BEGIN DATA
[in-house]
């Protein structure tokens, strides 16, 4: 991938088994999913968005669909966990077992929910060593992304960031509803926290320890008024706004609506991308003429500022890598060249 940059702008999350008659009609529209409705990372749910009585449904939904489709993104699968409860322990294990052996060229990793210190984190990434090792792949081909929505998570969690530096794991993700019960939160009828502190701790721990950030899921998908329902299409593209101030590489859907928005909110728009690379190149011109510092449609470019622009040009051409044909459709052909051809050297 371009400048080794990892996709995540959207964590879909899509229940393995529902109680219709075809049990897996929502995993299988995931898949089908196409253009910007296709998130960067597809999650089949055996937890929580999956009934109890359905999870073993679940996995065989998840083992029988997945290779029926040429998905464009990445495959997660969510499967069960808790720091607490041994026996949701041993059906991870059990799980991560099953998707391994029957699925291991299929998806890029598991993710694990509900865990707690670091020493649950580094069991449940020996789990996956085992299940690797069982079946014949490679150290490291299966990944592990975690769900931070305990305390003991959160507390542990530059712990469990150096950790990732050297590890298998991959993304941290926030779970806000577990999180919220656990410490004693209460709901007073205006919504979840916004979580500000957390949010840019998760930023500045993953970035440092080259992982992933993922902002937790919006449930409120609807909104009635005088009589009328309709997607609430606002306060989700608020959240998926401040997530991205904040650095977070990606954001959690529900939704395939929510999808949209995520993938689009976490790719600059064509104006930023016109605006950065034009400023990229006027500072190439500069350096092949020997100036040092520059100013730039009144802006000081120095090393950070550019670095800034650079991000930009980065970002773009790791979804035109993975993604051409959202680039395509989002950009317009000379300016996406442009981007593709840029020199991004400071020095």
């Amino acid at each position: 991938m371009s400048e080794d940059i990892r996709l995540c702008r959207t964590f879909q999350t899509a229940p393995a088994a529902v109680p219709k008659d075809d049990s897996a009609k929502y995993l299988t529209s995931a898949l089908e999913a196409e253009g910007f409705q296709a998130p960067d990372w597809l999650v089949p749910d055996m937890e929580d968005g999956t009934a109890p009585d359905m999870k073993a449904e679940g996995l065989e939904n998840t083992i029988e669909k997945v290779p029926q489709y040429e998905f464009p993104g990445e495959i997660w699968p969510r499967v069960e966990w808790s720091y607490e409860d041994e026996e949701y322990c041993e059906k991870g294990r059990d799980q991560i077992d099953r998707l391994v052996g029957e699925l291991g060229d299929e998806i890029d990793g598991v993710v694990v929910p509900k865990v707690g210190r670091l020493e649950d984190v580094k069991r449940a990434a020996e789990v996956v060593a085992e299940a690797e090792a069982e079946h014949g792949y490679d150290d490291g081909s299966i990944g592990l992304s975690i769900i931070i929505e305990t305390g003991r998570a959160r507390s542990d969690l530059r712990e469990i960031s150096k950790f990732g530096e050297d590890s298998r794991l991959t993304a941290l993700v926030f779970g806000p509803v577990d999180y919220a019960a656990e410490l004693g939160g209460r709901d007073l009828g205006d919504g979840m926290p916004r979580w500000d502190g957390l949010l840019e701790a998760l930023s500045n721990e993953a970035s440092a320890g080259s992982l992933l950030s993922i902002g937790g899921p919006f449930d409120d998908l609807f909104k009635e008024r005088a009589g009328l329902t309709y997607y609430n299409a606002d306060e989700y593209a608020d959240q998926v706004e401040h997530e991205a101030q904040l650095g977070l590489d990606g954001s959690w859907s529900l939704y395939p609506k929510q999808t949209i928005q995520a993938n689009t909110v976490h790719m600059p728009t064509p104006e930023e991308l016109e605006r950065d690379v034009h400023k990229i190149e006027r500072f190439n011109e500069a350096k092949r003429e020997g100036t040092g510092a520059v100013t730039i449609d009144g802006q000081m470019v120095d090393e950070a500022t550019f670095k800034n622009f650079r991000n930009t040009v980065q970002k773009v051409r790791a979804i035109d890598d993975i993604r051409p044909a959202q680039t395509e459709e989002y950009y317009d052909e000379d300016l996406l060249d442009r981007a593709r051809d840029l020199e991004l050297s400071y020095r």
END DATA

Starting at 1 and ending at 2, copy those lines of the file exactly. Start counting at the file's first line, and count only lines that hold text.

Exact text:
[in-house]
């Protein structure tokens, strides 16, 4: 991938088994999913968005669909966990077992929910060593992304960031509803926290320890008024706004609506991308003429500022890598060249 940059702008999350008659009609529209409705990372749910009585449904939904489709993104699968409860322990294990052996060229990793210190984190990434090792792949081909929505998570969690530096794991993700019960939160009828502190701790721990950030899921998908329902299409593209101030590489859907928005909110728009690379190149011109510092449609470019622009040009051409044909459709052909051809050297 371009400048080794990892996709995540959207964590879909899509229940393995529902109680219709075809049990897996929502995993299988995931898949089908196409253009910007296709998130960067597809999650089949055996937890929580999956009934109890359905999870073993679940996995065989998840083992029988997945290779029926040429998905464009990445495959997660969510499967069960808790720091607490041994026996949701041993059906991870059990799980991560099953998707391994029957699925291991299929998806890029598991993710694990509900865990707690670091020493649950580094069991449940020996789990996956085992299940690797069982079946014949490679150290490291299966990944592990975690769900931070305990305390003991959160507390542990530059712990469990150096950790990732050297590890298998991959993304941290926030779970806000577990999180919220656990410490004693209460709901007073205006919504979840916004979580500000957390949010840019998760930023500045993953970035440092080259992982992933993922902002937790919006449930409120609807909104009635005088009589009328309709997607609430606002306060989700608020959240998926401040997530991205904040650095977070990606954001959690529900939704395939929510999808949209995520993938689009976490790719600059064509104006930023016109605006950065034009400023990229006027500072190439500069350096092949020997100036040092520059100013730039009144802006000081120095090393950070550019670095800034650079991000930009980065970002773009790791979804035109993975993604051409959202680039395509989002950009317009000379300016996406442009981007593709840029020199991004400071020095």